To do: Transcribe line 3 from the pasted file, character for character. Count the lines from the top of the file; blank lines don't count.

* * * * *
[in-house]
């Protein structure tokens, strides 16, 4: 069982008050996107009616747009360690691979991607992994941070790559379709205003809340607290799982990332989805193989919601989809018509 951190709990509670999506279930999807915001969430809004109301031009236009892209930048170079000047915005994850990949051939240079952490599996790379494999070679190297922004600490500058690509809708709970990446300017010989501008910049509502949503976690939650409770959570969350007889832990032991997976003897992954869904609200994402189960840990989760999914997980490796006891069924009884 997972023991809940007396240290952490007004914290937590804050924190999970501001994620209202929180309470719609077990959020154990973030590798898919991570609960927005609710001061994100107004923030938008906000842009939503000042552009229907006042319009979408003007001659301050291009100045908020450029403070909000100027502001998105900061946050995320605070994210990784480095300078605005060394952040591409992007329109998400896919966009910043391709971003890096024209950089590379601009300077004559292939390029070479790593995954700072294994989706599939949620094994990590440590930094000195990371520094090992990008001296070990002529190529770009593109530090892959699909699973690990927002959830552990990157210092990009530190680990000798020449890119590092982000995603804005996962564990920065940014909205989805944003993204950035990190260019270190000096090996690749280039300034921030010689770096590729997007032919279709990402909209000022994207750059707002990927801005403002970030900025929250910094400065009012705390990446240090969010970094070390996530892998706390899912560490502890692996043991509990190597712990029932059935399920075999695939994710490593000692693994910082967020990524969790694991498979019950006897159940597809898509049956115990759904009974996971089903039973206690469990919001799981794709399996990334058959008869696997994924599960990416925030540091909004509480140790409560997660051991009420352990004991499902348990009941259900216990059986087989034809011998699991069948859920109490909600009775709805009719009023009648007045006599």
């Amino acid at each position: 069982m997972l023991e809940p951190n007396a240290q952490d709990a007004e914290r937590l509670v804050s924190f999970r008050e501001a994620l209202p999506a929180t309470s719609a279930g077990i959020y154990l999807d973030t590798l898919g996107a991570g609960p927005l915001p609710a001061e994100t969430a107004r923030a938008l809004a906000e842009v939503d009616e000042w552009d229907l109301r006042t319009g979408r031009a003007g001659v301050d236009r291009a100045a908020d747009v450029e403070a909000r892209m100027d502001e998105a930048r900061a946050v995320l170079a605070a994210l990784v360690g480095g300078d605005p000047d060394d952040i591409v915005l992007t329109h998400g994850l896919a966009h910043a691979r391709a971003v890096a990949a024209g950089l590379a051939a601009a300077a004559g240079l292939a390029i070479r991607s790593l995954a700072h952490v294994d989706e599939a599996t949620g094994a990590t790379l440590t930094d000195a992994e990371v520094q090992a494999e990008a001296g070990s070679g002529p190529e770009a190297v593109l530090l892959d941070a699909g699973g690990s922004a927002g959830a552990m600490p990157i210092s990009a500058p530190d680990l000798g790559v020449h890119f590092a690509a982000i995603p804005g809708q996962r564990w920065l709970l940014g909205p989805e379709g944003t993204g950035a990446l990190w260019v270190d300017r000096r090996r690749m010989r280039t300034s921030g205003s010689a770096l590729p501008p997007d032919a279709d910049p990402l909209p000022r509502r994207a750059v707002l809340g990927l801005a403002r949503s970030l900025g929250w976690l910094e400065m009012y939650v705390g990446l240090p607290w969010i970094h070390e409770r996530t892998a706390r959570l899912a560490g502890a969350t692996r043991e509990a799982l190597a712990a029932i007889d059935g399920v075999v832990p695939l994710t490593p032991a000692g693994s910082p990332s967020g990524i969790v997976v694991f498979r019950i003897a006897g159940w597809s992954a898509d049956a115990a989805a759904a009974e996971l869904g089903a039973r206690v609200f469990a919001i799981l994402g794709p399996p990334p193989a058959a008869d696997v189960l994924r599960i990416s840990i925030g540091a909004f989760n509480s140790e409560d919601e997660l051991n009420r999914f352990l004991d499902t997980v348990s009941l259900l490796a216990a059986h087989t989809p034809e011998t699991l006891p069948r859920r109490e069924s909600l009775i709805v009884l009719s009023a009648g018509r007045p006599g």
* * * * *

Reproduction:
């Amino acid at each position: 069982m997972l023991e809940p951190n007396a240290q952490d709990a007004e914290r937590l509670v804050s924190f999970r008050e501001a994620l209202p999506a929180t309470s719609a279930g077990i959020y154990l999807d973030t590798l898919g996107a991570g609960p927005l915001p609710a001061e994100t969430a107004r923030a938008l809004a906000e842009v939503d009616e000042w552009d229907l109301r006042t319009g979408r031009a003007g001659v301050d236009r291009a100045a908020d747009v450029e403070a909000r892209m100027d502001e998105a930048r900061a946050v995320l170079a605070a994210l990784v360690g480095g300078d605005p000047d060394d952040i591409v915005l992007t329109h998400g994850l896919a966009h910043a691979r391709a971003v890096a990949a024209g950089l590379a051939a601009a300077a004559g240079l292939a390029i070479r991607s790593l995954a700072h952490v294994d989706e599939a599996t949620g094994a990590t790379l440590t930094d000195a992994e990371v520094q090992a494999e990008a001296g070990s070679g002529p190529e770009a190297v593109l530090l892959d941070a699909g699973g690990s922004a927002g959830a552990m600490p990157i210092s990009a500058p530190d680990l000798g790559v020449h890119f590092a690509a982000i995603p804005g809708q996962r564990w920065l709970l940014g909205p989805e379709g944003t993204g950035a990446l990190w260019v270190d300017r000096r090996r690749m010989r280039t300034s921030g205003s010689a770096l590729p501008p997007d032919a279709d910049p990402l909209p000022r509502r994207a750059v707002l809340g990927l801005a403002r949503s970030l900025g929250w976690l910094e400065m009012y939650v705390g990446l240090p607290w969010i970094h070390e409770r996530t892998a706390r959570l899912a560490g502890a969350t692996r043991e509990a799982l190597a712990a029932i007889d059935g399920v075999v832990p695939l994710t490593p032991a000692g693994s910082p990332s967020g990524i969790v997976v694991f498979r019950i003897a006897g159940w597809s992954a898509d049956a115990a989805a759904a009974e996971l869904g089903a039973r206690v609200f469990a919001i799981l994402g794709p399996p990334p193989a058959a008869d696997v189960l994924r599960i990416s840990i925030g540091a909004f989760n509480s140790e409560d919601e997660l051991n009420r999914f352990l004991d499902t997980v348990s009941l259900l490796a216990a059986h087989t989809p034809e011998t699991l006891p069948r859920r109490e069924s909600l009775i709805v009884l009719s009023a009648g018509r007045p006599g």